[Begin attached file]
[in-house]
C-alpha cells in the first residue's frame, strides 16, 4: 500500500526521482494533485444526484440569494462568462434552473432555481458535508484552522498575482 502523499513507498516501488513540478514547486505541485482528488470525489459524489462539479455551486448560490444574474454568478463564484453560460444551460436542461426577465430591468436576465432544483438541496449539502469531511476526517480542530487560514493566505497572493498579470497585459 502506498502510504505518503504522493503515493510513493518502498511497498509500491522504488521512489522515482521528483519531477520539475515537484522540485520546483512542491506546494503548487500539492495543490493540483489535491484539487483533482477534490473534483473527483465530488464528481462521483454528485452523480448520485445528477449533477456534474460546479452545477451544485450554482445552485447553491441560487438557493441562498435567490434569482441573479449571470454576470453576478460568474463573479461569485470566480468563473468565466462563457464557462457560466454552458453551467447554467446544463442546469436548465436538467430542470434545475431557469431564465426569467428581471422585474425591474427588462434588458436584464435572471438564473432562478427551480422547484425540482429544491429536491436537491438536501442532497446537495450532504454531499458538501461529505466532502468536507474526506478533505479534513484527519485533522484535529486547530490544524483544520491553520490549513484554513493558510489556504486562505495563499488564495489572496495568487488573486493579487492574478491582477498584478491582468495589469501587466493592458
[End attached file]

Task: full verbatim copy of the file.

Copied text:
[in-house]
C-alpha cells in the first residue's frame, strides 16, 4: 500500500526521482494533485444526484440569494462568462434552473432555481458535508484552522498575482 502523499513507498516501488513540478514547486505541485482528488470525489459524489462539479455551486448560490444574474454568478463564484453560460444551460436542461426577465430591468436576465432544483438541496449539502469531511476526517480542530487560514493566505497572493498579470497585459 502506498502510504505518503504522493503515493510513493518502498511497498509500491522504488521512489522515482521528483519531477520539475515537484522540485520546483512542491506546494503548487500539492495543490493540483489535491484539487483533482477534490473534483473527483465530488464528481462521483454528485452523480448520485445528477449533477456534474460546479452545477451544485450554482445552485447553491441560487438557493441562498435567490434569482441573479449571470454576470453576478460568474463573479461569485470566480468563473468565466462563457464557462457560466454552458453551467447554467446544463442546469436548465436538467430542470434545475431557469431564465426569467428581471422585474425591474427588462434588458436584464435572471438564473432562478427551480422547484425540482429544491429536491436537491438536501442532497446537495450532504454531499458538501461529505466532502468536507474526506478533505479534513484527519485533522484535529486547530490544524483544520491553520490549513484554513493558510489556504486562505495563499488564495489572496495568487488573486493579487492574478491582477498584478491582468495589469501587466493592458